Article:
Congressional Democrats tell Biden to do more on abortion after Ohio woman's arrest

Brittany Watts, center, speaks to a rally of supporters, Thursday, Jan. 11, 2024, in Warren, Ohio. A grand jury decided that Watts, who was facing criminal charges for her handling of a home miscarriage, will not be charged. Congressional Democrats are using Watts’ case to call for Biden to do more on abortion rights and protection for pregnant patients.

Sue Ogrocki/AP

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Sue Ogrocki/AP

Brittany Watts, center, speaks to a rally of supporters, Thursday, Jan. 11, 2024, in Warren, Ohio. A grand jury decided that Watts, who was facing criminal charges for her handling of a home miscarriage, will not be charged. Congressional Democrats are using Watts’ case to call for Biden to do more on abortion rights and protection for pregnant patients.

Sue Ogrocki/AP

Democratic members of Congress are urging the Biden administration to do more to protect pregnant patients seeking medical treatment from criminal prosecution – a threat they say has intensified in the aftermath of the Supreme Court’s 2022 decision overturning decades of abortion-rights precedent.

The new letter, spearheaded by the Democratic Women’s Caucus, references the case of Brittany Watts, an Ohio woman who faced felony charges after suffering a miscarriage last year.

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Hospital officials called police after Watts came in seeking treatment for her pregnancy loss. Watts was investigated and initially charged with abuse of a corpse under state law. The letter notes that a grand jury ultimately declined to move forward with the case, but says “irreparable harm has already been done and we must ensure this never happens to anyone again.”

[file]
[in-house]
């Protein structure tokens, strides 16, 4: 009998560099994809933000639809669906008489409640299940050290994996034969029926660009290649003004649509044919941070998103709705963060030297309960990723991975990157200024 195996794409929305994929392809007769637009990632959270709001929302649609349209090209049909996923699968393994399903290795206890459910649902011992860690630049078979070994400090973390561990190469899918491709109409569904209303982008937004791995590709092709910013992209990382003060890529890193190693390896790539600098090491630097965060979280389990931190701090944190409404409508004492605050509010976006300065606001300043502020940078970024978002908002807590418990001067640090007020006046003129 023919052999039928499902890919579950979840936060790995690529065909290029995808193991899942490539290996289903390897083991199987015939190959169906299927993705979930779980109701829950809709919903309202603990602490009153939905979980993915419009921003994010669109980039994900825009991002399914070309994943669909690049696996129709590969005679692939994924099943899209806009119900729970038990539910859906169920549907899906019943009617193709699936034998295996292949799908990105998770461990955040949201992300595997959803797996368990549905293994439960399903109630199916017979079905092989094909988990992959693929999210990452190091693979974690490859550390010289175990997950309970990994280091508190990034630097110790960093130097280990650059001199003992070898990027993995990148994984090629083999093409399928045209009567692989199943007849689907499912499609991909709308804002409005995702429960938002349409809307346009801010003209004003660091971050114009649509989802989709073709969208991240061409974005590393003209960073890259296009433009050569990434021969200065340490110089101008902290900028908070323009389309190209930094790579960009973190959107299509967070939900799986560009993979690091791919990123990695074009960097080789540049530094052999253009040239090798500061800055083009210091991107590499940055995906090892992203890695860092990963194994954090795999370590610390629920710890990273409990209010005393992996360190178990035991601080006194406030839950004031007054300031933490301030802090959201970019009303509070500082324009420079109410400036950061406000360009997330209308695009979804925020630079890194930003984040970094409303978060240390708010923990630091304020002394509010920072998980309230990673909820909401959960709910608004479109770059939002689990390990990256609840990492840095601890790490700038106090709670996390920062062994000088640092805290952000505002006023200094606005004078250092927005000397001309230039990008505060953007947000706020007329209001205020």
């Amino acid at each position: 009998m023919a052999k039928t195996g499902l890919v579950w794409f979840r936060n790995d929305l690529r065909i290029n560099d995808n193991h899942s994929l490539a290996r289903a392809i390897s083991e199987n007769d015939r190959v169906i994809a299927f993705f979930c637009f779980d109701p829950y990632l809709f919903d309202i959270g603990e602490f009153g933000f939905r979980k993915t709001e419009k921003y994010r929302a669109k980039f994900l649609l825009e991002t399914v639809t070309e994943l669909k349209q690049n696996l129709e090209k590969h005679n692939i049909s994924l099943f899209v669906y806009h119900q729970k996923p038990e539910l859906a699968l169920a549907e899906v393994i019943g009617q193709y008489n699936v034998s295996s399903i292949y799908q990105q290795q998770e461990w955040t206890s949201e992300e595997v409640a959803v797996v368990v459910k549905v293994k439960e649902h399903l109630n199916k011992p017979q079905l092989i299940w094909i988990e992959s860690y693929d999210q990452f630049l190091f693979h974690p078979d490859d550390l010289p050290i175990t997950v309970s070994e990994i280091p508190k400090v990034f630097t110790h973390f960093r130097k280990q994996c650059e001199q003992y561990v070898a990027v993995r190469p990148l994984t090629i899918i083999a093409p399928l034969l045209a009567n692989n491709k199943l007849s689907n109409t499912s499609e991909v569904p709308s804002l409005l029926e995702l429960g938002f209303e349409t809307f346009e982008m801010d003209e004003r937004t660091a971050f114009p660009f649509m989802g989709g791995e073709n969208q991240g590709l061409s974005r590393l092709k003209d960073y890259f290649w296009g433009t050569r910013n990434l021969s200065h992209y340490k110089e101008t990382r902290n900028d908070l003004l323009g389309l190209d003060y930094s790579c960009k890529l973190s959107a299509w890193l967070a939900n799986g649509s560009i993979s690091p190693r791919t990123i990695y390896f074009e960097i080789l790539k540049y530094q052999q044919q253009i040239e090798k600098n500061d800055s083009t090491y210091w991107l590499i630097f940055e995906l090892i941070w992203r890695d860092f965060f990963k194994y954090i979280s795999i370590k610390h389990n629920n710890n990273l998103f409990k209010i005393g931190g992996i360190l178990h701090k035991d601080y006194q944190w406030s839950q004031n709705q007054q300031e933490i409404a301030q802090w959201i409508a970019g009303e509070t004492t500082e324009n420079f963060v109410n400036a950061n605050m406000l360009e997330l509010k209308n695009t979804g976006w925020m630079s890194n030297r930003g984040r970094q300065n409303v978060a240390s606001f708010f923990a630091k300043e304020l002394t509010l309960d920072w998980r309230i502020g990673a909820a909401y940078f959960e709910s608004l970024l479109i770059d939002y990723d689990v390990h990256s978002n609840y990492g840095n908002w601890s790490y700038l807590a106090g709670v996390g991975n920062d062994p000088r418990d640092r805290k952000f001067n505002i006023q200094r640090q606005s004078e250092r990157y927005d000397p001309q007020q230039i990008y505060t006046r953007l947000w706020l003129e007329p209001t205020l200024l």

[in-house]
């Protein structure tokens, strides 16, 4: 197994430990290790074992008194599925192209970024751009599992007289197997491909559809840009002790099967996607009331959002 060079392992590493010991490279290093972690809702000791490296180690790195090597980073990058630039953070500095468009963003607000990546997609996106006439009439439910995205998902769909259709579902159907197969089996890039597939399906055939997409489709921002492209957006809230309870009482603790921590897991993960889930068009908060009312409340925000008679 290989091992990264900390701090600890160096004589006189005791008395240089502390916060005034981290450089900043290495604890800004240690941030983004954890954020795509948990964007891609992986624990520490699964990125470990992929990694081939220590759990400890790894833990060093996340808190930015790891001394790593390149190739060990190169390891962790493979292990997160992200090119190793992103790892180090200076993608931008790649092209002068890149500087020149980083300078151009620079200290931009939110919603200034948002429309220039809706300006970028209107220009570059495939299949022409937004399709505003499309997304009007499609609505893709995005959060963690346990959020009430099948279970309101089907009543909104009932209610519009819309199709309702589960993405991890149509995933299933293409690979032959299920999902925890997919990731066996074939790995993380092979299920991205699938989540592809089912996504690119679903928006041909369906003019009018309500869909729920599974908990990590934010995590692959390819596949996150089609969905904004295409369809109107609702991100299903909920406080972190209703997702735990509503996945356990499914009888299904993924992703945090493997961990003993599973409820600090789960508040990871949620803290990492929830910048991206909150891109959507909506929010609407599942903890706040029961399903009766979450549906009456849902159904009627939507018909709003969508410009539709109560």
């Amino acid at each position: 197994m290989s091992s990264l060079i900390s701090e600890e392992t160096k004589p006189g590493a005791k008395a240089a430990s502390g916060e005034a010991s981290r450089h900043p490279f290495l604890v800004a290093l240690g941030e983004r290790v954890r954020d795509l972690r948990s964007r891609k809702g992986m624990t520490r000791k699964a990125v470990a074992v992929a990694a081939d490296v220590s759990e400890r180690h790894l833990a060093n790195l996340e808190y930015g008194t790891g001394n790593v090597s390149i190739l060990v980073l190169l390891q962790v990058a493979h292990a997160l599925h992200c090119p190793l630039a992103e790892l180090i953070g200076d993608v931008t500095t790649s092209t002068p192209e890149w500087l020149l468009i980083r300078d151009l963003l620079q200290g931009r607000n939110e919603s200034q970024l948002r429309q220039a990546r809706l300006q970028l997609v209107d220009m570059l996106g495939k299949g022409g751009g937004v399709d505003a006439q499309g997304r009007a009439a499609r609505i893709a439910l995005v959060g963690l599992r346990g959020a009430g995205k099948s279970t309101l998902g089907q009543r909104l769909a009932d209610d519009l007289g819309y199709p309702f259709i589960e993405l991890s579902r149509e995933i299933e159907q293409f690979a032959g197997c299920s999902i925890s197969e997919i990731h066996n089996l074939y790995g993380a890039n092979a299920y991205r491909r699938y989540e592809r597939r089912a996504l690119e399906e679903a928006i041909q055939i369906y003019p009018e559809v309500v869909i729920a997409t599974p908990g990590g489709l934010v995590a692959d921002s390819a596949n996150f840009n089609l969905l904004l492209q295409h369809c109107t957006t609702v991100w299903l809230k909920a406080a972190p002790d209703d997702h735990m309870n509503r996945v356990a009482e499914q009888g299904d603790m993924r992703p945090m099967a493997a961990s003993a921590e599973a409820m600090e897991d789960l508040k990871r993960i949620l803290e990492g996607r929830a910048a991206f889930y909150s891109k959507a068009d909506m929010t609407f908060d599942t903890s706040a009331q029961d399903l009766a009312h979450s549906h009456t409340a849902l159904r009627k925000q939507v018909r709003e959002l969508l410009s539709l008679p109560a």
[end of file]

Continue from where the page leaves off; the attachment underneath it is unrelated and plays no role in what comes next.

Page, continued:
The letter, signed by more than 150 members of Congress, calls on the Biden administration to use federal resources to investigate such cases, and to provide legal and financial support to patients facing the threat of criminal prosecution because of pregnancy outcomes. It also urges Biden administration officials including Health and Human Services Secretary Xavier Becerra to investigate situations in which healthcare officials may have breached the privacy of pregnant patients.

Ohio Rep. Joyce Beatty, the DWC’s White House liaison, said she was disturbed to see healthcare workers involved in reporting Watts.

“You don’t get to pick up the phone, violate a person’s HIPAA rights, and then say to this person, ‘I’m consoling you with one hand and calling the police to have a person arrested on the other hand,'” Beatty said in an interview with NPR.

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The letter describes Watts’ experience as “all too common for Black women, who disproportionately experience adverse pregnancy outcomes due to inadequate health care, and disproportionately experience disrespect, abuse, and punitive responses when they seek pregnancy-related care.”

In November, Ohio voters approved an amendment protecting abortion rights in the state’s constitution. That vote came after a near-total abortion ban took effect in 2022 in response to the Supreme Court’s Dobbs v. Jackson Women’s Health decision.

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In the aftermath of the Dobbs decision, Biden has faced calls from some leading Democrats to do more to protect abortion rights.

The administration has taken several steps, including telling healthcare providers that they must intervene to help pregnant women facing life-threatening complications under the federal Emergency Medical Treatment and Labor Act, or EMTALA. The Supreme Court has agreed to consider a challenge to that interpretation from the state of Idaho.

Farah Diaz-Tello, senior counsel with the reproductive rights legal group If/When/How, which has endorsed the letter, said a groundswell of public support for Watts was crucial in prompting the grand jury not to move forward with that case.

“Placing external pressure on those systems and calling for investigations of these types of prosecutions actually can have a material impact in stopping them,” she said. “These things are going to persist as long as people aren’t paying attention. So having the administration’s attention on that, I think, can really make a difference.”

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